Editor’s Note: During fall 2016, the Watershed Management Division revisited places hit hard by Tropical Storm Irene in 2011. One such area was the Black River corridor through the towns of Plymouth and Ludlow. This is the first of three posts celebrating five years of hard work by local and State partners to improve the resilience of waterways in the Black River/Lake Rescue watershed.
The effects from Tropical Storm Irene in 2011 saw the Black River, Round Pond, and Lake Rescue inundated with extreme high water levels and chock full of nutrient rich eroded sediment. The following spring witnessed shallowing of coves and bays due to settled sediment, and the first re-emergence of Eurasian milfoil showing up in 2013. This fast growing invasive aquatic plant is capable of turning shallow portions of the lake into a thick vegetated mass. The churning waters and nutrient rich sediments created a perfect medium for the milfoil to spread throughout Round Pond and Lake Rescue; meanwhile the thick sediment layer made early detection challenging.
With their previous successes ridding the Lakes of Eurasian milfoil, the Lake Rescue Association (LRA) jumped to action to stop an infestation. LRA is a 501 (c)3 non-profit organization that promotes water safety, environmental education, improved water quality, and resolution of pertinent matters. They work to protect the watersheds of Round Pond and Lakes Rescue and Pauline located along Vermont Route 100. The first Eurasian milfoil plants were found in Lake Rescue in 1998. Since 1998 LRA implemented a successful program of monitoring the lake and hand pulling plants via divers and snorkel. This was backed with outreach and education to stop Eurasian milfoil spread, and inspection of boats entering the lakes.
The heavy sediment load in Round Pond and Lake Rescue made monitoring difficult during the subsequent years following Tropical Storm Irene. By 2015, despite the yearly hand pulling of plants, there was a significant increase in milfoil plants in Lake Rescue, and a labeled “hot spot” of growth in Round Pond. This prompted a meeting between LRA and the aquatic species specialist with the VT Agency of Natural Resources to discuss formulating a 5-year strategic plan to combat milfoil in Lake Rescue. During the discussions, it was agreed that hand pulling of plants should continue, and to consider suction-pulling milfoil plants in 2016 should early dives find concentrated growth in the hot spots of Round Pond. Subsequently, LRA secured a state permit to allow for suction harvesting, and a permit to close access to the lake.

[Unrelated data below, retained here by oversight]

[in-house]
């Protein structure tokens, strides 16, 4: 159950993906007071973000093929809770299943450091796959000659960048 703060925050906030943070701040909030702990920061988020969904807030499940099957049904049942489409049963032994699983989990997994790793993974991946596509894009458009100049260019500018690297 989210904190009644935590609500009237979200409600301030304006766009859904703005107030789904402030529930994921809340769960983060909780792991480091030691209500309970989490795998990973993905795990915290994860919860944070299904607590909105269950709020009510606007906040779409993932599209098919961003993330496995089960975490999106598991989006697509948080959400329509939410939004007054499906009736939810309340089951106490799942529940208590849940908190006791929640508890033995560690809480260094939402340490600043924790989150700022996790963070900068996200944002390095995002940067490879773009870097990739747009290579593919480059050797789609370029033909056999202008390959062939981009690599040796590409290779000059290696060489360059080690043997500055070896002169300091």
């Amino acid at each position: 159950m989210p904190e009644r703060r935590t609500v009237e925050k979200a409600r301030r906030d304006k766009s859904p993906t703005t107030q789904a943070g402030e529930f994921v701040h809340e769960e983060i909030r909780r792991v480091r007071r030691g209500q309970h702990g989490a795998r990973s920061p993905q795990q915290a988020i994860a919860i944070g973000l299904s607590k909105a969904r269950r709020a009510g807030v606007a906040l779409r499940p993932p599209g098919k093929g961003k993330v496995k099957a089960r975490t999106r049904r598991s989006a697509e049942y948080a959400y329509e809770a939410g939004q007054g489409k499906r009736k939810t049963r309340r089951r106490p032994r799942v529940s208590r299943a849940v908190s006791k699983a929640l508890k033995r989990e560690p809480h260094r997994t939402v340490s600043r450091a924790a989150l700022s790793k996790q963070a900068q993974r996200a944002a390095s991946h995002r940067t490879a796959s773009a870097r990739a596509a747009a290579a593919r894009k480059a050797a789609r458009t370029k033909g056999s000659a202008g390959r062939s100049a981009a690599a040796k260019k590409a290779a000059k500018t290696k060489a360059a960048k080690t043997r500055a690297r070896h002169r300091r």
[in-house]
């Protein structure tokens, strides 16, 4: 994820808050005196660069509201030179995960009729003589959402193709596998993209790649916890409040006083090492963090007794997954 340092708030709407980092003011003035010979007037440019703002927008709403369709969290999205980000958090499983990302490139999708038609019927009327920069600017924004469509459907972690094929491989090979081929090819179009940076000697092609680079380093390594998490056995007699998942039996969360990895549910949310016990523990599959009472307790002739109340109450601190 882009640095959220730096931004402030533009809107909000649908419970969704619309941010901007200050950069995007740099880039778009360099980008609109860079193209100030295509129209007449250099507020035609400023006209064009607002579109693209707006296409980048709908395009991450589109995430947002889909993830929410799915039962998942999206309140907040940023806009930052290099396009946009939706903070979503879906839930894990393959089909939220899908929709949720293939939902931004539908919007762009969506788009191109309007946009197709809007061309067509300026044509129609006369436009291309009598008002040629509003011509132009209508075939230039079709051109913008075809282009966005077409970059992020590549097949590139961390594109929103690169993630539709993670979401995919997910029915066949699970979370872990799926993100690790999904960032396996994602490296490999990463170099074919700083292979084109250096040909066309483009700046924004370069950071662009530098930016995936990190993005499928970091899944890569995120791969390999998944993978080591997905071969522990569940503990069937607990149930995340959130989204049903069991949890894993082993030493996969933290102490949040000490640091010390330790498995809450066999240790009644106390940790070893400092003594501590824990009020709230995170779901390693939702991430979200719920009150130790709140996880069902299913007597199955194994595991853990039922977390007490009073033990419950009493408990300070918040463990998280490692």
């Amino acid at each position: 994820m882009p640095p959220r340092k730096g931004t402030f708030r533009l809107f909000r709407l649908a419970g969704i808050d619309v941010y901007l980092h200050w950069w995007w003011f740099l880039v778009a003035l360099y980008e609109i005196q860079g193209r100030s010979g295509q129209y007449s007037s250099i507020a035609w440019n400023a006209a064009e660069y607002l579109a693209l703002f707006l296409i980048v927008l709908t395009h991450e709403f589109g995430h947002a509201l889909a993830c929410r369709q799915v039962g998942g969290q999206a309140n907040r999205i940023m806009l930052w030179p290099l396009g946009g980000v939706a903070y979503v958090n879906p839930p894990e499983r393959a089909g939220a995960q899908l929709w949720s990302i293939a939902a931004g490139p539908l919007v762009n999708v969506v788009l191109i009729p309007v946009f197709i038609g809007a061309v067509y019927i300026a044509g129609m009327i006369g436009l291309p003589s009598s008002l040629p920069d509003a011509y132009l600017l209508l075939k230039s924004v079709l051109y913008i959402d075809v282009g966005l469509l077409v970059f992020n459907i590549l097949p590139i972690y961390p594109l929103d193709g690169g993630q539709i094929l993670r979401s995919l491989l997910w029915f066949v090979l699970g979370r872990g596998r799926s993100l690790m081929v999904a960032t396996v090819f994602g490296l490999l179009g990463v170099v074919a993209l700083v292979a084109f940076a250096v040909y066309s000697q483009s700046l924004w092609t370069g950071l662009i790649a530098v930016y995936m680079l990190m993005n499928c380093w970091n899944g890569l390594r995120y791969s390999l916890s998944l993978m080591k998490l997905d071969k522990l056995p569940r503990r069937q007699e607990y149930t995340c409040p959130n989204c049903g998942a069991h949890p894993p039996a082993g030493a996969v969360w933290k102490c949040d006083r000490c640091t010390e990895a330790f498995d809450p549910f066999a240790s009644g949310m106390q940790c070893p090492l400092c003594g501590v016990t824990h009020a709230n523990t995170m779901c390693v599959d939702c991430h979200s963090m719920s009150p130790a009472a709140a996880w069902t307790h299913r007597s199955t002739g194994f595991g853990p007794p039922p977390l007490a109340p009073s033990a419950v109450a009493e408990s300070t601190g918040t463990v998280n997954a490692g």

According to LRA past-president Mary Rita Batesole, “The milfoil divers did an excellent job! We seem to have the milfoil under control and did not do any suction harvesting. We . . . did obtain a no boating area permit where we had the heaviest concentration of milfoil so the boats would not chop it off and spread it. That seemed to work well. We will continue with the milfoil pulling program in 2017 with the divers coming on a regular basis beginning in May.”
Since Tropical Storm Irene, LRA has also worked to mitigate further sediment transfer to Lake Rescue by addressing sources of the eroded sediment. Buffalo Brook is part of the watershed for Lake Rescue. In 2015 LRA received an Ecosystem Restoration Program grant from the Vermont Department of Environmental Conservation. The aim was to execute drainage improvements on forest roads and trails in the Buffalo Brook watershed upstream of Camp Plymouth State Park. Drainage was improved through the following measures: nine broad-based dips, 35 water bars, and one pole culvert were installed over 4,300 linear feet of roads and trails. Those improvements promoted diversion of water off the trails and onto stable, vegetated side slopes where storm water can infiltrate, enabling sediment to be filtered out and the storm water to slowly reenter the water cycle.
With these erosion prevention measures, in addition to informing homeowners of best practices and harvesting Eurasian milfoil, the Lake Rescue Association is making great strides toward improving water quality and reducing sediment transfer across Lake Rescue, Round Pond and Lake Pauline.